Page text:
Lulled into a false sense of security, it wasn’t long before the ball action began heading my way and although the first few strikes failed to find their mark, the ball was suddenly by-passing me into the back of the net as though my body was perforated by a million football-sized holes!
My fellow team members, including Father Christmas, were magnanimous in defeat – even when the final strike whistled past my head into the net. “How did that happen?” I asked, astonished. “Don’t worry,” said Santa, “no-one could have stopped that one.” And he was quite right. It was a spectacular performance by the disAbility team – even Ederson couldn’t have prevented disAbility from winning.
After handing out some Christmas crackers, it was left only for me to say a few words to congratulate the winning side before handing the inflatable silver trophy to the deserving members of the disAbility team. I recognised that an hour and a half had magically sped past with this extraordinary match having transformed me from spectator to a keen player.
Once upon a time, while watching a World Cup match I had mused that perhaps the dimensions of a football goal area should be made larger so that more goals could be scored within a match, without a game having to be determined by a penalty shoot out. I have to say there was no need for that with me as goalkeeper, because the final score of our match had been Carers and Parents – 2. disAbility players – 5!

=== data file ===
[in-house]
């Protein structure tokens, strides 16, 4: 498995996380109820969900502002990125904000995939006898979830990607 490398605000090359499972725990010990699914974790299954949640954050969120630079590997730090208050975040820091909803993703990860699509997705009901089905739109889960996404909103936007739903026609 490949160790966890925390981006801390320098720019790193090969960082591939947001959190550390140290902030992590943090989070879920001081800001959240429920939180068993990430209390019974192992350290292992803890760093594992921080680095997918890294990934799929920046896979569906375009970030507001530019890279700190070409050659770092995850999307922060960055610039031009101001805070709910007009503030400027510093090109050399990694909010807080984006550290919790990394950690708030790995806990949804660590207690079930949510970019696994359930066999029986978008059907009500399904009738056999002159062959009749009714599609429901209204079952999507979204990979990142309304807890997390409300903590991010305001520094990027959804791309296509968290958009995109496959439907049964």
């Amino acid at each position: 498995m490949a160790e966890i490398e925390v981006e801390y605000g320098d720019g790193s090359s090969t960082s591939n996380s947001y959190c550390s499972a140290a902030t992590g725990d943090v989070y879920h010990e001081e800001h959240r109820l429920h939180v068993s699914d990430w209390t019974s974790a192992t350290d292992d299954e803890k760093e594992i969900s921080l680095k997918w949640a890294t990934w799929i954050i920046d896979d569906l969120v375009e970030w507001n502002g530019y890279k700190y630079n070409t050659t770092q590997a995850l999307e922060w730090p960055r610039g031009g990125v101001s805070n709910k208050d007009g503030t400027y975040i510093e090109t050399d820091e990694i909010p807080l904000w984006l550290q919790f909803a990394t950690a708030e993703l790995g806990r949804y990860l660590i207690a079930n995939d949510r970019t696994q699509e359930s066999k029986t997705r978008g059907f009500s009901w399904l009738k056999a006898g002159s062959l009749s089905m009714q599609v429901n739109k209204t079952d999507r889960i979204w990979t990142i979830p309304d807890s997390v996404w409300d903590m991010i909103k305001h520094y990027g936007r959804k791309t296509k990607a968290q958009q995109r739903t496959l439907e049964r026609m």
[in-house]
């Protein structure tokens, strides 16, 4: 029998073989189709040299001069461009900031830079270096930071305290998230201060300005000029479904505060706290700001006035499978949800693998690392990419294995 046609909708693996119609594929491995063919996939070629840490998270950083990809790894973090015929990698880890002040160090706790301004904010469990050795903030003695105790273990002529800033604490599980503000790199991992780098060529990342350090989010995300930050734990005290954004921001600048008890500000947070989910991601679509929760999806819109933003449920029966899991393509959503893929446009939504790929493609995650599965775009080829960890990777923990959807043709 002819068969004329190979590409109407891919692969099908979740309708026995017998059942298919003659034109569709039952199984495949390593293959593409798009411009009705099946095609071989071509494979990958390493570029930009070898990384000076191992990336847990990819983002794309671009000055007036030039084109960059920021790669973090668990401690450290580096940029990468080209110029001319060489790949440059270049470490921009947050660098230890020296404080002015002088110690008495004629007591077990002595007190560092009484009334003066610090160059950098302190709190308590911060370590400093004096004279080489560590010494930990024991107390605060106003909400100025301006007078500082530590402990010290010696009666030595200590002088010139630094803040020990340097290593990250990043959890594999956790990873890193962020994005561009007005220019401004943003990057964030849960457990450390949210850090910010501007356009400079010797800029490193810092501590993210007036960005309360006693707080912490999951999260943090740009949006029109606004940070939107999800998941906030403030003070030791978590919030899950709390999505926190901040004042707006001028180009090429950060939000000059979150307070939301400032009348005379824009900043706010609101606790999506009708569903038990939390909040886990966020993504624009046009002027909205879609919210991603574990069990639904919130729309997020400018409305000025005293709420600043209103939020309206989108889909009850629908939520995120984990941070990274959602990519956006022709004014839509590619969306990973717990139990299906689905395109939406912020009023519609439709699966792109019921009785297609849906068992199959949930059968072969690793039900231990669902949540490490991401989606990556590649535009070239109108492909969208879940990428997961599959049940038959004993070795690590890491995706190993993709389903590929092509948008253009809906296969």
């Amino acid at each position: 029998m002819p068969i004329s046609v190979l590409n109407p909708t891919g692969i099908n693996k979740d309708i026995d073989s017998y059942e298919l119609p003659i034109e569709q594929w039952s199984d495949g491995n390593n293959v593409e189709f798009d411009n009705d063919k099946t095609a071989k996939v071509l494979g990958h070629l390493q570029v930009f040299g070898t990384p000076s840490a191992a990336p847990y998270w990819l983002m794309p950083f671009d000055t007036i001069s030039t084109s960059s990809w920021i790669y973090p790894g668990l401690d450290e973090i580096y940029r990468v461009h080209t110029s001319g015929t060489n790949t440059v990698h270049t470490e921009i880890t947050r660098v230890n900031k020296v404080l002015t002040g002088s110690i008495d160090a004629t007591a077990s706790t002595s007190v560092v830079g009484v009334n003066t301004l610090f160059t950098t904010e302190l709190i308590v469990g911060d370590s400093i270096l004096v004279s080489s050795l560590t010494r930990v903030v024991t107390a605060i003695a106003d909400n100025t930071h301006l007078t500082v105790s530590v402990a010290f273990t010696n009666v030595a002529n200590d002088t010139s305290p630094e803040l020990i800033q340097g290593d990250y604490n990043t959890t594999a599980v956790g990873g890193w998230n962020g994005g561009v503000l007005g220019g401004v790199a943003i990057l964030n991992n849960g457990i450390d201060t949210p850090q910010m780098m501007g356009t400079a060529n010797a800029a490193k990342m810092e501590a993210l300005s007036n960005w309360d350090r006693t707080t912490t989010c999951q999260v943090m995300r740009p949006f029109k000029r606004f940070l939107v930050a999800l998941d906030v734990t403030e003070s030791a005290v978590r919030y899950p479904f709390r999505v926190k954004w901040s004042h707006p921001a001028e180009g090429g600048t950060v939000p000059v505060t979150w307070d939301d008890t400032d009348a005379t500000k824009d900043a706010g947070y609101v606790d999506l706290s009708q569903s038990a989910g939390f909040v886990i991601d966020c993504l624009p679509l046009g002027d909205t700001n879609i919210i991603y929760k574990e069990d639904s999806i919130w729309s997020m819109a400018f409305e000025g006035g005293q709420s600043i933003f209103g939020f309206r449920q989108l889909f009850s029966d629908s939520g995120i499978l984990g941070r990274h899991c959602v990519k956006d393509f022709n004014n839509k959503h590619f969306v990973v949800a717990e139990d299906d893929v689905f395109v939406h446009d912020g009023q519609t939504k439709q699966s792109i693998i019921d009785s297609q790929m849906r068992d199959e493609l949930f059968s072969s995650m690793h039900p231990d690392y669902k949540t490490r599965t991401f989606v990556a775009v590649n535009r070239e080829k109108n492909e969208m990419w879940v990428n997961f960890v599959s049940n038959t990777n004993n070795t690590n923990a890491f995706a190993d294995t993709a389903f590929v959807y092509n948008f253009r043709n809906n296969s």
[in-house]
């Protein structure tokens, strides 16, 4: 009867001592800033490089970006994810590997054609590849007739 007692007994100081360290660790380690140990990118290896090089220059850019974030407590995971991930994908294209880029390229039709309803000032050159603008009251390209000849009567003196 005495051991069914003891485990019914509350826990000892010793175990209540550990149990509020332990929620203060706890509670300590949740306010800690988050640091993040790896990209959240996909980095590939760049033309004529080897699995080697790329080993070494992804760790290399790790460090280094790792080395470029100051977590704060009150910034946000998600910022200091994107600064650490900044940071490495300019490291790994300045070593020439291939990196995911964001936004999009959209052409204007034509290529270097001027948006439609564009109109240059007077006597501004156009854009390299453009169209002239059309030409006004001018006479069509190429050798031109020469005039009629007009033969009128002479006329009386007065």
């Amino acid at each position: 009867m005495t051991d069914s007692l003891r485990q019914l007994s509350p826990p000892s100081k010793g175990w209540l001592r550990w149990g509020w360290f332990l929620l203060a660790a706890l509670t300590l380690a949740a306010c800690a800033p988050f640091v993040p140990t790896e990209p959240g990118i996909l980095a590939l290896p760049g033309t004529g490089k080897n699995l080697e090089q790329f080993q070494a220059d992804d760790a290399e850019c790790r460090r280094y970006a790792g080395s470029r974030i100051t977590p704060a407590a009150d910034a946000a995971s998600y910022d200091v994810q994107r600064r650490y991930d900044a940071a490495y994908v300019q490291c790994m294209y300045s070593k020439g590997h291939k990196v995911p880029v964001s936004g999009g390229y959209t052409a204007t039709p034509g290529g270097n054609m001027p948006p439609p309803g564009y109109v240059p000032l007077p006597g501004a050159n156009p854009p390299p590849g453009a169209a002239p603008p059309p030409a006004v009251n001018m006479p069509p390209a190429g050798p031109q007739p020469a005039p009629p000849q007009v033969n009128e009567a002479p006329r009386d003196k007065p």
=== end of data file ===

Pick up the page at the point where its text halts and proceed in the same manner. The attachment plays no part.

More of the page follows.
If my time on the pitch had come to a sad and sudden end just when I had discovered the joys of community football – I had cause to think again when I received a message from Vanessa as follows, “you may be called to play again in the spring now you are officially our goalie ”
Never fear, Parents and Carers, I’m already in training.
How you can help TFC:
A crowdfunding campaign has been launched to secure Tankerton Football club’s new home ground on “The Bends” between Whitstable and Herne Bay, but it needs our help to reach its target of £20,000.
There are lots of rewards still available within the crowdfunder, including the opportunity to explore the nature reserve at the site. For a £15 donation, recipients can spend a morning bird watching in one of the 3 bird hides on the nature reserve. Pledge £20 and get a tour of the reserve and a half-day session of bee or butterfly watching.
If you feel you can support the club with a donation, no matter how small, I promise you it will be gratefully received and put to great community use.
Remember, the individuals attending weekly sessions at the club typically face significant inequalities on a daily basis and are invariably excluded from mainstream sporting activities. The provision of meaningful sporting opportunities is not only fundamental to the club members’ physical and mental well-being, it’s also proven to be beneficial for improving social skills, co-ordination, cognition, confidence and self-esteem.
I can personally vouch for that.
Tankerton Football Club’s crowdfunder is here:- https://www.crowdfunder.co.uk/TankertonFC
Huge thanks to Whitstable Town FC for allowing TFC to play on their ground.
Julie Wassmer is a Whitstable-based author, TV writer and environmental campaigner.